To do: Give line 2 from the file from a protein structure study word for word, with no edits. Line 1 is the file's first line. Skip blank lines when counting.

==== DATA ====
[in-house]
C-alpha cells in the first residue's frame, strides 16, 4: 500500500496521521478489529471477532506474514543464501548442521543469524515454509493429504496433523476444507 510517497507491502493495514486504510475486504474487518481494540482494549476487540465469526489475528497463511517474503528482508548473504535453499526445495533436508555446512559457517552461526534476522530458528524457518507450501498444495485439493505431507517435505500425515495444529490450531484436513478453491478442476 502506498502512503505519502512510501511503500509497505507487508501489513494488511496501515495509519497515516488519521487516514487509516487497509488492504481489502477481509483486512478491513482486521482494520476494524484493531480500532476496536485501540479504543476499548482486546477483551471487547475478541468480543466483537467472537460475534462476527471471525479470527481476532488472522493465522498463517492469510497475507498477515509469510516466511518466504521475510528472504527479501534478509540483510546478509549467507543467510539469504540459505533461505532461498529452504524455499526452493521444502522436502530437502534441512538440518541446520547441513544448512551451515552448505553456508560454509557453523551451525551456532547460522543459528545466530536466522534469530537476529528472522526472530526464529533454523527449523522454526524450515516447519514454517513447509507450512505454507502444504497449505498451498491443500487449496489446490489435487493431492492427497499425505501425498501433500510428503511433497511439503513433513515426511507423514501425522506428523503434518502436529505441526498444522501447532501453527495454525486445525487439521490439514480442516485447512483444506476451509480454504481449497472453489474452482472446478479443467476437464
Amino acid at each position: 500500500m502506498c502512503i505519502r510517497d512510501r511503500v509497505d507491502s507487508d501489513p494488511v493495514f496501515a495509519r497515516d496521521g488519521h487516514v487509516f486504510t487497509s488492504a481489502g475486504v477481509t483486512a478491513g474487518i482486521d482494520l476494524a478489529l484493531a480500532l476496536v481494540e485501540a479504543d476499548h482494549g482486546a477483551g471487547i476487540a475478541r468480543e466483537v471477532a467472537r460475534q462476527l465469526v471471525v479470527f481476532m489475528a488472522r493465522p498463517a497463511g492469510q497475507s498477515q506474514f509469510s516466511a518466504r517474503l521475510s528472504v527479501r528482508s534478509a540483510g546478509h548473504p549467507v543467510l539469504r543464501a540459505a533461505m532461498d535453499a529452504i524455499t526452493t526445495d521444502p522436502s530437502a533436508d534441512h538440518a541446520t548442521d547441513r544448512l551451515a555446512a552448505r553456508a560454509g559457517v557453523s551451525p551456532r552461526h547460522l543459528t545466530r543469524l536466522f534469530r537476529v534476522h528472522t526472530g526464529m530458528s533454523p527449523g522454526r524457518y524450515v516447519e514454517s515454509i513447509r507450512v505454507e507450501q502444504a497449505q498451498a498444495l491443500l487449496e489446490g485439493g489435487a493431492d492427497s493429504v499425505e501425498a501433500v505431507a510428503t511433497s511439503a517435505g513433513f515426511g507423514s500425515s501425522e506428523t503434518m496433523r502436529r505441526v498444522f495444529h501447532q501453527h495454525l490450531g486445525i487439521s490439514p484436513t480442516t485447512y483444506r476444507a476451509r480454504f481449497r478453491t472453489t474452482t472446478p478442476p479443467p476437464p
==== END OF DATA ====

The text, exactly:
C-alpha cells in the first residue's frame, strides 16, 4: 500500500496521521478489529471477532506474514543464501548442521543469524515454509493429504496433523476444507 510517497507491502493495514486504510475486504474487518481494540482494549476487540465469526489475528497463511517474503528482508548473504535453499526445495533436508555446512559457517552461526534476522530458528524457518507450501498444495485439493505431507517435505500425515495444529490450531484436513478453491478442476 502506498502512503505519502512510501511503500509497505507487508501489513494488511496501515495509519497515516488519521487516514487509516487497509488492504481489502477481509483486512478491513482486521482494520476494524484493531480500532476496536485501540479504543476499548482486546477483551471487547475478541468480543466483537467472537460475534462476527471471525479470527481476532488472522493465522498463517492469510497475507498477515509469510516466511518466504521475510528472504527479501534478509540483510546478509549467507543467510539469504540459505533461505532461498529452504524455499526452493521444502522436502530437502534441512538440518541446520547441513544448512551451515552448505553456508560454509557453523551451525551456532547460522543459528545466530536466522534469530537476529528472522526472530526464529533454523527449523522454526524450515516447519514454517513447509507450512505454507502444504497449505498451498491443500487449496489446490489435487493431492492427497499425505501425498501433500510428503511433497511439503513433513515426511507423514501425522506428523503434518502436529505441526498444522501447532501453527495454525486445525487439521490439514480442516485447512483444506476451509480454504481449497472453489474452482472446478479443467476437464